Here's where scaling in can help you a lot. Rather than an all or nothing bet on gold going up $450 before it goes down $100, you can begin with a 25% position and scale into it. If gold goes down OR UP $100 and once, you can add another round, adjusting the strikes if you have to and then again at another $100 move each time. That way, you are expanding your range by $200-300 before you make a full commitment. Keep in mind that making 914% is A LOT and you don't NEED to structure plays to make 900% – rather you can take advantage of trades that CAN make 900% to prudently set yourself up to make about 300% as you sensibly scale in. If 300% isn't keeping you ahead of inflation – we have bigger problems than the returns on your trade!
Another way to buffer your downside risk to being long on gold is going short on gold. ABX is a miner we like and you can play the 2013 $60/50 bear put spread at $6.30 which pays $3.70 if ABX fails to hold $50. 5 of those spreads will cost you $3,150 and pretty much a loss if ABX goes up 20% but we can assume that won't happen unless gold goes up 20% to $1,860, putting your 10 long spreads $36,000 in the money so you are HEDGING 20% of the anticipated profits to protect $1,850 of the anticipated downside loss.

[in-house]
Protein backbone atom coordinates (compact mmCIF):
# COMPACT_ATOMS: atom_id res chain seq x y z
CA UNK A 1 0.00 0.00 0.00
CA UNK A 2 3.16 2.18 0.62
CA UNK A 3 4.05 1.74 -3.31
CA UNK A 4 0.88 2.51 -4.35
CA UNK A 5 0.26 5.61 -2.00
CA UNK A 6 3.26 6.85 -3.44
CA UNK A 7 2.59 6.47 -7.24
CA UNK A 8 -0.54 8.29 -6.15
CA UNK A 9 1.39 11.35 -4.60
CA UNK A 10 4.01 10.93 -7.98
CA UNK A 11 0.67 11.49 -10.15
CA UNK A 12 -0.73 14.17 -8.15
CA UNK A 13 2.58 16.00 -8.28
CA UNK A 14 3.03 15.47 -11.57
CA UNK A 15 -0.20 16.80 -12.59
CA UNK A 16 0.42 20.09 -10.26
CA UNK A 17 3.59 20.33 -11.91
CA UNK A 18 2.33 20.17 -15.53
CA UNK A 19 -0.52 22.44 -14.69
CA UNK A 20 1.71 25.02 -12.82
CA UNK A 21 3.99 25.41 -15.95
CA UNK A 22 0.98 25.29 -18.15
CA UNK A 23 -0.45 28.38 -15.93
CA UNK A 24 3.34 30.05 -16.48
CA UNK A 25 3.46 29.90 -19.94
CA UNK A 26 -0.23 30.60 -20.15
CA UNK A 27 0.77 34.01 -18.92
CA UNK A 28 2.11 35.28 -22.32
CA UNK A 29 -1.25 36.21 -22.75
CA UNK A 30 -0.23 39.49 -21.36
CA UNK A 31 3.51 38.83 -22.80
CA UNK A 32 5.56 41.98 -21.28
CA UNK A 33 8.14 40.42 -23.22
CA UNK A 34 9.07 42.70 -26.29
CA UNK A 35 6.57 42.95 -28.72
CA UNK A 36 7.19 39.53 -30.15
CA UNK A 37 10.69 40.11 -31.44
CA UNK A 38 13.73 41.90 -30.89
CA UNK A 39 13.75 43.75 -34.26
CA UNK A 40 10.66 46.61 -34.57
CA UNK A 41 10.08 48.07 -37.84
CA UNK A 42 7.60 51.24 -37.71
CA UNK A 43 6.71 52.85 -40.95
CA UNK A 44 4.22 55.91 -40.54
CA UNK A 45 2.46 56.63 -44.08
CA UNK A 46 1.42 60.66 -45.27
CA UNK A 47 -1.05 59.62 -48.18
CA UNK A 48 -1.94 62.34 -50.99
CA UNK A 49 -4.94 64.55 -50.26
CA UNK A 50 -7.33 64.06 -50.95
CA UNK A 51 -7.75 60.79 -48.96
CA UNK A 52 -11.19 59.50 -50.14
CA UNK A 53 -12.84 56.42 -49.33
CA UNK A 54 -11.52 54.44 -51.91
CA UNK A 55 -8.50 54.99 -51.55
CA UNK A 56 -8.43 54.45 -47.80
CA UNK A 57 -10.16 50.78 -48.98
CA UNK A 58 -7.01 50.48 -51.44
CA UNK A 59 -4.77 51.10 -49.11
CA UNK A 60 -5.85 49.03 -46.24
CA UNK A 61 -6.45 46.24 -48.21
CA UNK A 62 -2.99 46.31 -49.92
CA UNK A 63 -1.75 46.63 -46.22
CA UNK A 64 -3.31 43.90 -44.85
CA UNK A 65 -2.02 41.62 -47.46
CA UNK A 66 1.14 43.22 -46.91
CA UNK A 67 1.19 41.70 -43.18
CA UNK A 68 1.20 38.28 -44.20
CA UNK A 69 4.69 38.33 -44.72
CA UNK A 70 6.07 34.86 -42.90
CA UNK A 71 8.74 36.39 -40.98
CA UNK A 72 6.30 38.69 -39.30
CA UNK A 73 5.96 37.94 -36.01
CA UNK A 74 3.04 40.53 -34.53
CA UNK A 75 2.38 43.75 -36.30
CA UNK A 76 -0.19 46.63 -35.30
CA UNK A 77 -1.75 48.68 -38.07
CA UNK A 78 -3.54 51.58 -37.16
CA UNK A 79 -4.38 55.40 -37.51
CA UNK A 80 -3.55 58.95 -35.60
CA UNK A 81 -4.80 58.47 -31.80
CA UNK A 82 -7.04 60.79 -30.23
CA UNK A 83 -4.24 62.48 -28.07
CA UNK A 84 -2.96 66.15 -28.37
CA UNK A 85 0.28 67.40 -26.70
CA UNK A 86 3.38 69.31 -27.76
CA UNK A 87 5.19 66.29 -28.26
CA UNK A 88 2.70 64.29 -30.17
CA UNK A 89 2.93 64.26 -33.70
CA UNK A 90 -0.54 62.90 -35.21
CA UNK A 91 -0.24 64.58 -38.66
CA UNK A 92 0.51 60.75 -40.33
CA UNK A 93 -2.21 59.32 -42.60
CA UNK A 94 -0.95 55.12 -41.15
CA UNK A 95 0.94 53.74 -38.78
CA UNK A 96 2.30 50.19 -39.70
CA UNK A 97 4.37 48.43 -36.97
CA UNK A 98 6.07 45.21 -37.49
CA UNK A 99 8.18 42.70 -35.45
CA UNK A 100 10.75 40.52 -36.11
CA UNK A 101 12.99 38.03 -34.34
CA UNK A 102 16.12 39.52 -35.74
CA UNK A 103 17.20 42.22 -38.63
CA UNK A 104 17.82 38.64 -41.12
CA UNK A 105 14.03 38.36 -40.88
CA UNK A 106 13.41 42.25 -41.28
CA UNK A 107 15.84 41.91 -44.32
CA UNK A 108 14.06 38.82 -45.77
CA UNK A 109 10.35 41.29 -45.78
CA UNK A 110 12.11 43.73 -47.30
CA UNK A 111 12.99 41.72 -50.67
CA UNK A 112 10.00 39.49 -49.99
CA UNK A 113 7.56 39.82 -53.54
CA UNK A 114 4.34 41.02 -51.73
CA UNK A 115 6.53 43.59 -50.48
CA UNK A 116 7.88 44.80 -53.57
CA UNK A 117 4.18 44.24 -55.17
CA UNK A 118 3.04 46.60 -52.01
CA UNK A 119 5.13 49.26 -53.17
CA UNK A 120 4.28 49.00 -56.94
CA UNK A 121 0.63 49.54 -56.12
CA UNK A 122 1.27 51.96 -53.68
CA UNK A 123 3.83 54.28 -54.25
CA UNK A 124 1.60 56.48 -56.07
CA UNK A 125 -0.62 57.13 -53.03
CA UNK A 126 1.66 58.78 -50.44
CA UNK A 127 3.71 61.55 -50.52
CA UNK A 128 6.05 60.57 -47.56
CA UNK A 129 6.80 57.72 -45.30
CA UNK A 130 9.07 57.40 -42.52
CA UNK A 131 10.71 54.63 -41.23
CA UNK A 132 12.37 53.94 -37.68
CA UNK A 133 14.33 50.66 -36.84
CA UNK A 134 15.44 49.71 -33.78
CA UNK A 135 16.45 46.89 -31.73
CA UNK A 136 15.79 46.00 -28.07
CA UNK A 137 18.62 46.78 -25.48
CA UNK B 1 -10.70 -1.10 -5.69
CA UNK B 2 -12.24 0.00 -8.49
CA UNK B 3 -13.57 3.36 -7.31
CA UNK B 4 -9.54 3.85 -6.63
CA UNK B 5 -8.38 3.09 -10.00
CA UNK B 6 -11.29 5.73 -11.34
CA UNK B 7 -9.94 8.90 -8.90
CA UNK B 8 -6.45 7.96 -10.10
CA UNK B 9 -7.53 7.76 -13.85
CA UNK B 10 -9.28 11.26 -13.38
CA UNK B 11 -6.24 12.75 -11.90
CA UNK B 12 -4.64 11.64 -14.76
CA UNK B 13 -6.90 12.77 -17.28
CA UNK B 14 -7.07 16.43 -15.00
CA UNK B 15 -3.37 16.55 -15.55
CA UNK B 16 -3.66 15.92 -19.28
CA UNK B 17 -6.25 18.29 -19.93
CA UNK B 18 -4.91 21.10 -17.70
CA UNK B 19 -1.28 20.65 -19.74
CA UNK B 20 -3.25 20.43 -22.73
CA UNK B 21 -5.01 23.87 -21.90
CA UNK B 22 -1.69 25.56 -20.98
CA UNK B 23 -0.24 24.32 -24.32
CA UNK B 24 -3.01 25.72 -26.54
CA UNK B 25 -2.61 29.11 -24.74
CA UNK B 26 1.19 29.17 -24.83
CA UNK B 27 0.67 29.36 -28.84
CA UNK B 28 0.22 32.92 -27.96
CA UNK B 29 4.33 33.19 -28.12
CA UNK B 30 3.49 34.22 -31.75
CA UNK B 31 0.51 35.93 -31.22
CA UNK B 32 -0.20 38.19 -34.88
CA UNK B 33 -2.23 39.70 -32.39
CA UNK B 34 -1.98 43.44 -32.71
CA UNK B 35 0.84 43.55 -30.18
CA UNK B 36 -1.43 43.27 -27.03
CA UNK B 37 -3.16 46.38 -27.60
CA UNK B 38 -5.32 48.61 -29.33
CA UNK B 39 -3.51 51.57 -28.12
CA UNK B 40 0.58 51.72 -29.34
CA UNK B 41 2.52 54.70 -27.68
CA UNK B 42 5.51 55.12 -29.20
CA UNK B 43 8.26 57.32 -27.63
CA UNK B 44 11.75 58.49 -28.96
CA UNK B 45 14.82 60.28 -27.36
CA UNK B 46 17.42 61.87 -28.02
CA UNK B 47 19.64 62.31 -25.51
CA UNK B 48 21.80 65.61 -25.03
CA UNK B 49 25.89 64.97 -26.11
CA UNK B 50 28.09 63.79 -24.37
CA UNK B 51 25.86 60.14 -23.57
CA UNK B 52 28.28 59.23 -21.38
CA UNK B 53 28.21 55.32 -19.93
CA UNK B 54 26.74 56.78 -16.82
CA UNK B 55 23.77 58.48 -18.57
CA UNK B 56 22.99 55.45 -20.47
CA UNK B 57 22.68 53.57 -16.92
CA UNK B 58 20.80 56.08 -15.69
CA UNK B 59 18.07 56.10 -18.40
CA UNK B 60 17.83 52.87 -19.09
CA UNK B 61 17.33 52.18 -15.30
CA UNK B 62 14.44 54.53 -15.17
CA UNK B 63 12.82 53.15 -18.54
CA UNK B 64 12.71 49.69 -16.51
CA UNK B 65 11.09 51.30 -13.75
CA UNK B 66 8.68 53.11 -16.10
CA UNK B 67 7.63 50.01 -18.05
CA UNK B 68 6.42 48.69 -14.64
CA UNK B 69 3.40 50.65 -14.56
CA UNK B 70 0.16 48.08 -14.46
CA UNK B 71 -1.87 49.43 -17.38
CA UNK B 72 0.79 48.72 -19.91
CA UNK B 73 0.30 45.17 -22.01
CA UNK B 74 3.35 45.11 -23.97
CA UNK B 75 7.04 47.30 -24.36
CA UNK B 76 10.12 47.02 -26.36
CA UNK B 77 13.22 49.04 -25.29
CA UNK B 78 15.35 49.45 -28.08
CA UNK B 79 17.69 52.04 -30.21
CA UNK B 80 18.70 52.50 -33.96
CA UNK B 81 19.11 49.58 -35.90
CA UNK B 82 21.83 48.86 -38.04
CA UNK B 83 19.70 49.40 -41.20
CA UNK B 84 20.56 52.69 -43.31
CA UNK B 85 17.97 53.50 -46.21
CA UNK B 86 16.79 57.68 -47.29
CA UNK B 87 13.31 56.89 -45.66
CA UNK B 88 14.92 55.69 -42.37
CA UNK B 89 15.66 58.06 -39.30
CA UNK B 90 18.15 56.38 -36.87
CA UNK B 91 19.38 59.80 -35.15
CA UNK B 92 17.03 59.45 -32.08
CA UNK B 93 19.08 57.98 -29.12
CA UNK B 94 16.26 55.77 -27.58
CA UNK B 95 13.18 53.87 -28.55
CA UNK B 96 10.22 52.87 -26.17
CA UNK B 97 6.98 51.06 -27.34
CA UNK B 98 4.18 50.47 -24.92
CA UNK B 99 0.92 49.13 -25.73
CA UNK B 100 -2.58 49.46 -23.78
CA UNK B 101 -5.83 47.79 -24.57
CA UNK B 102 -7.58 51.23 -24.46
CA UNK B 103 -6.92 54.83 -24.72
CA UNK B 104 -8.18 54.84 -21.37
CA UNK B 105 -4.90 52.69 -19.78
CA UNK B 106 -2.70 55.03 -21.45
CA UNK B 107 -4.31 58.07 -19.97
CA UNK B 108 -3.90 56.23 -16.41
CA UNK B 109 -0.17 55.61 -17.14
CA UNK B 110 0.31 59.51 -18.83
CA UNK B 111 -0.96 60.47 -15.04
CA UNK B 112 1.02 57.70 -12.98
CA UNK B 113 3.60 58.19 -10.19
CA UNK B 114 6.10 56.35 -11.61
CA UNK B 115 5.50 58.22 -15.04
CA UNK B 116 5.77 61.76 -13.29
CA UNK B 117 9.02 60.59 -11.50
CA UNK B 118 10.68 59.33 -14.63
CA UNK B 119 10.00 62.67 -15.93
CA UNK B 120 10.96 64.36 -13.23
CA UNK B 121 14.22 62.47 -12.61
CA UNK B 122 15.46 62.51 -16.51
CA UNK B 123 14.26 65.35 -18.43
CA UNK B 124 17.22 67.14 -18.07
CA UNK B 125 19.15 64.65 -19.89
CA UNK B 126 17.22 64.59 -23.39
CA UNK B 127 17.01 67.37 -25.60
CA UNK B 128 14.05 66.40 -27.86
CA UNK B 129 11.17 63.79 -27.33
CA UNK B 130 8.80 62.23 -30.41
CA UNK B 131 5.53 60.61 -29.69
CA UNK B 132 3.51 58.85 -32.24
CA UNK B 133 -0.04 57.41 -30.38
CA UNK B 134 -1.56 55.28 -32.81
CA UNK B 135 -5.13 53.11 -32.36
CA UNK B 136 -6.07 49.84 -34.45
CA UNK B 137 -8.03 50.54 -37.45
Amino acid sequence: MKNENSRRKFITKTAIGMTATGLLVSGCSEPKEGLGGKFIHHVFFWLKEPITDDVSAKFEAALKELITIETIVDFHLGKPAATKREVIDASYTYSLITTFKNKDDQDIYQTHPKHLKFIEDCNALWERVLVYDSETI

This is the kind of fancy hedging hedge funds do but keep in mind that hedge funds have a gold desk and there are guys who do nothing but man the gold trades all day long. It is VERY ambitious for a regular trader to do this sort of juggling and you are often better off just keeping some cash handy to buy short-term puts on GLD when it breaks support (say, below the $1,500 line) of a size that will buffer your long-term losses, which will allow you to keep and/or roll the long position – assuming your long-term opinion of gold doesn't change or to get out with a lesser loss than you would have if you do change your mind.
Again, it's a case of – the more you understand the hows and whys of the trades, the more options become available to you – more tools that you will be able to apply to your virtual portfolio as the situation evolves.